• Dinton Heights & Sandford Place, Sandford Farm Cottage, Woodley, Reading RG5 4TE
  • Taylor Wimpey Croft Gardens, Hyde End Road, Spencers Wood RG7 1DG
  • Crest Nicholson Nightingale Fields, Off Sheerlands Road/Nine Mile Ride Extension, Arborfield Green, Wokingham RG2 9ND
  • Berkeley Homes Woodhurst Park, Harvest Ride, Warfield RG42 2PN

Finance Focus: How to Improve your Mortgage Credit Score

Do you need to improve your mortgage credit score?

For many of us, finding the right home can be the easy part of buying a home; arranging a mortgage can be the hard bit. Since the financial crash of 2008, mortgage lenders have tightened up their lending criteria and often, particularly with high-street banks and building societies, the best mortgages are only available to people with perfect credit scores.

Many of us fall short of this holy grail of the world of credit; some due to failure to meet regular payments in the past and others because they do not use credit. In some circumstances, an individual’s credit score can also have been adversely affected by mistake.

What is a Credit Score and How Does it Affect Getting a Mortgage?

Every time you borrow money, the company you are borrowing from will create a file of your account to share with a credit bureau. The information contained in the file relates to the total sum borrowed, the amount still owed and a record of how well you manage your repayments.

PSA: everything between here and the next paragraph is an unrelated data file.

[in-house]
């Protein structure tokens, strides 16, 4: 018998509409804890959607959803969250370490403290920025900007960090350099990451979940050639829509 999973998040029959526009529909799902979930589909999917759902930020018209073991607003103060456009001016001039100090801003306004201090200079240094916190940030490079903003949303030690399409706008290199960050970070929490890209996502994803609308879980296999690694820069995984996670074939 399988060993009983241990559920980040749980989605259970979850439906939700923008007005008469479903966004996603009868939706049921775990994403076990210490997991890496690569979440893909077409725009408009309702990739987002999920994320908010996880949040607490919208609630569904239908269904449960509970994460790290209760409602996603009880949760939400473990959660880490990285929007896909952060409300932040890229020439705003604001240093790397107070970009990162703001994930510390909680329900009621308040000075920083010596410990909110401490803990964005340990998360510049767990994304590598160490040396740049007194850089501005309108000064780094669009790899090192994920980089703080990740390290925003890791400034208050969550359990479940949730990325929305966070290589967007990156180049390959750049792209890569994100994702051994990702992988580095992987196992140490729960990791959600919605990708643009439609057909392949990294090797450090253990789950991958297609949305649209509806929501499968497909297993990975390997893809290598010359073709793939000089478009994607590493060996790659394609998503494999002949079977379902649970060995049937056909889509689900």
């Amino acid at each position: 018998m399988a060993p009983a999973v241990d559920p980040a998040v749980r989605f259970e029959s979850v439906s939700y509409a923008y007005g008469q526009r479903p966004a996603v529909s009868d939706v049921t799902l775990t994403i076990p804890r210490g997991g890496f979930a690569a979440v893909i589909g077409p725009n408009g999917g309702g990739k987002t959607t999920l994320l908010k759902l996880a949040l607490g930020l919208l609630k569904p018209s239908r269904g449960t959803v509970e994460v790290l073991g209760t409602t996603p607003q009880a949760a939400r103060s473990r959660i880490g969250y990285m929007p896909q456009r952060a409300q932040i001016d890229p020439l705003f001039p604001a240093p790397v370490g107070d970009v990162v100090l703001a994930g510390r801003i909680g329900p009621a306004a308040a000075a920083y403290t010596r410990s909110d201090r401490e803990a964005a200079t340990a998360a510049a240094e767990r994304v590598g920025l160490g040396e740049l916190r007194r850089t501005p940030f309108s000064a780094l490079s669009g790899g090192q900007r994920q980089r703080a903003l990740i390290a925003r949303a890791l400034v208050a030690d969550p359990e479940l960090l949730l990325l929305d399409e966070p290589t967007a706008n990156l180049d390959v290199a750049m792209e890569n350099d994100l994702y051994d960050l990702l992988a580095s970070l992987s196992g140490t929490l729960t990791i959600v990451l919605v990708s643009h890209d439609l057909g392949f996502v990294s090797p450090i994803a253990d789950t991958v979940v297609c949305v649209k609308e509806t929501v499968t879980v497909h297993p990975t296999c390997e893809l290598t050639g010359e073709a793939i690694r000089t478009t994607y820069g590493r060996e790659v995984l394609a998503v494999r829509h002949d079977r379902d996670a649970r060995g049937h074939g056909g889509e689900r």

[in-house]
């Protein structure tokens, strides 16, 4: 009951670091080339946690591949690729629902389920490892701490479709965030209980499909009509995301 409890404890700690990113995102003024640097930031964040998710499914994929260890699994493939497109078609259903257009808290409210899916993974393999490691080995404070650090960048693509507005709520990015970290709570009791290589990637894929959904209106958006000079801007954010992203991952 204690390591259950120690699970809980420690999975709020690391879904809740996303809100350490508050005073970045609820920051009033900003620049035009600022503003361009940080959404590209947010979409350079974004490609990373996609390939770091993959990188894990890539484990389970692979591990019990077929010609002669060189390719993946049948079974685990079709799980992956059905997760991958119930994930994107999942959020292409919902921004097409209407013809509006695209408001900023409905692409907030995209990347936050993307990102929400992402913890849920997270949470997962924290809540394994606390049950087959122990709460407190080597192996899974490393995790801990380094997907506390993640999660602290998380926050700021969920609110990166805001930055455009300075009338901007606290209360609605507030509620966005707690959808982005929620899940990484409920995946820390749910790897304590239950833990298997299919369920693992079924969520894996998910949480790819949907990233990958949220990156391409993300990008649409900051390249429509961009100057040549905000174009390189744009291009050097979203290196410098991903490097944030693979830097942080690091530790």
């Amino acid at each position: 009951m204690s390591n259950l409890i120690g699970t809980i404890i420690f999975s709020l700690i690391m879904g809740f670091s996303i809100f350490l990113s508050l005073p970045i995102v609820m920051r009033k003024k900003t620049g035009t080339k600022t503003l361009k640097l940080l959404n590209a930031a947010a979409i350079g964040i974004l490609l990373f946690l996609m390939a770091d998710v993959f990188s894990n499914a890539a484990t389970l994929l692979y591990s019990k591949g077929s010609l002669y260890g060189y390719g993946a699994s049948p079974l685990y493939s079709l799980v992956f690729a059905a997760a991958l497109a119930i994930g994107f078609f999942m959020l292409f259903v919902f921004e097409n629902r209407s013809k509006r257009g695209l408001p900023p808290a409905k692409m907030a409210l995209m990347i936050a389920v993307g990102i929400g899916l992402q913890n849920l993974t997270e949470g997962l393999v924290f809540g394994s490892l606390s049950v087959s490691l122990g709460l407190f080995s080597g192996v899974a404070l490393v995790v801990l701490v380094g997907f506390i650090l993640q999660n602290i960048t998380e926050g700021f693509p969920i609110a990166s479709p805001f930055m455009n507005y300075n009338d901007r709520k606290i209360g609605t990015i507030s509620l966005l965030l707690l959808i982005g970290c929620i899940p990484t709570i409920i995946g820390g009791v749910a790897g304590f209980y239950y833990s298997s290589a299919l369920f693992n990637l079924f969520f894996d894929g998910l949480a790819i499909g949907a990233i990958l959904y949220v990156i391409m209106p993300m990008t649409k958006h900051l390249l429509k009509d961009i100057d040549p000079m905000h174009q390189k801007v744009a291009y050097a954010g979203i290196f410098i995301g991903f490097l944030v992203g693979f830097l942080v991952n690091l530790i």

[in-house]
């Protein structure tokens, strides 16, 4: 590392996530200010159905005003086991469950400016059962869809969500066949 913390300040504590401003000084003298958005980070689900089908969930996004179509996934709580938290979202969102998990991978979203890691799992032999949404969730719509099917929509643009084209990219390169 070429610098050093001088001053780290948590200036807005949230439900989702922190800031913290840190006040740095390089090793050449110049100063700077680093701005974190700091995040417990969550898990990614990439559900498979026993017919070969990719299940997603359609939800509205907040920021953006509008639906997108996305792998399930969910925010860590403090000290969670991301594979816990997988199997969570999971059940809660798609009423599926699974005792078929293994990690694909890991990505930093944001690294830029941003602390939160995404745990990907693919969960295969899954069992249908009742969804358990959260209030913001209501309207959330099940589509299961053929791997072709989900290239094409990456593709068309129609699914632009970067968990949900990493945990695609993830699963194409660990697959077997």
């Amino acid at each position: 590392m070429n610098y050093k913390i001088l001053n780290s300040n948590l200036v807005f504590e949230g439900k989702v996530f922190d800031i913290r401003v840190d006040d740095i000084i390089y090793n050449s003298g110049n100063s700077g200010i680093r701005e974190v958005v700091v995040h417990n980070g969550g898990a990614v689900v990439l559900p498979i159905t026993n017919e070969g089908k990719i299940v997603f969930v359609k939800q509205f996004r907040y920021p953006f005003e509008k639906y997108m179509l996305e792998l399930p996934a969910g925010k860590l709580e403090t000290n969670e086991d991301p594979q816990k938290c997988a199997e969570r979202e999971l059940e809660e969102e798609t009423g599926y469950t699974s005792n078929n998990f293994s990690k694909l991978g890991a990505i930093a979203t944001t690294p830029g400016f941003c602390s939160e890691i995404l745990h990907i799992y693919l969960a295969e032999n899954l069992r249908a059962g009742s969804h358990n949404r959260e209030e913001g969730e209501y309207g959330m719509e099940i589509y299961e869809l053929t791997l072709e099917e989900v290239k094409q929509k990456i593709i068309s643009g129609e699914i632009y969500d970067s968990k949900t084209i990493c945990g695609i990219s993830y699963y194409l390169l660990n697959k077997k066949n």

Your file will also contain details on your credit search history (who you applied with for credit in the past) as well as a full report on any linked accounts such as a joint bank account, mortgage or other form of borrowing. As well as your personal details, the file also lists any known addresses you have been associated with, registered at or used in your credit application history.

In short, your credit file is a complete record of any borrowing you have, have had or attempted to have in the last seven years.

The file is the basis on which other lenders judge your suitability as a customer and this includes mortgage companies.

Improve Your Mortgage Credit Score

Check Your Credit Report

Get the Facts

Starting from a position of knowledge is the most important part of improving your credit score. You can access your credit file by contacting one of the main credit agencies such as Equifax of Experian.

experian credit repot - mortgage credit score

Start from a position of knowledge and get a free copy of your credit report. Image via Experian.

Check the Detail

When you receive your credit report, go through the detail with a fine-tooth comb and make sure that all of the information relates to credit accounts and searches that you are aware of.

All credit accounts include a score based on your payment history so be sure to check that any payments listed as being late are correct.

Clear up any Misunderstandings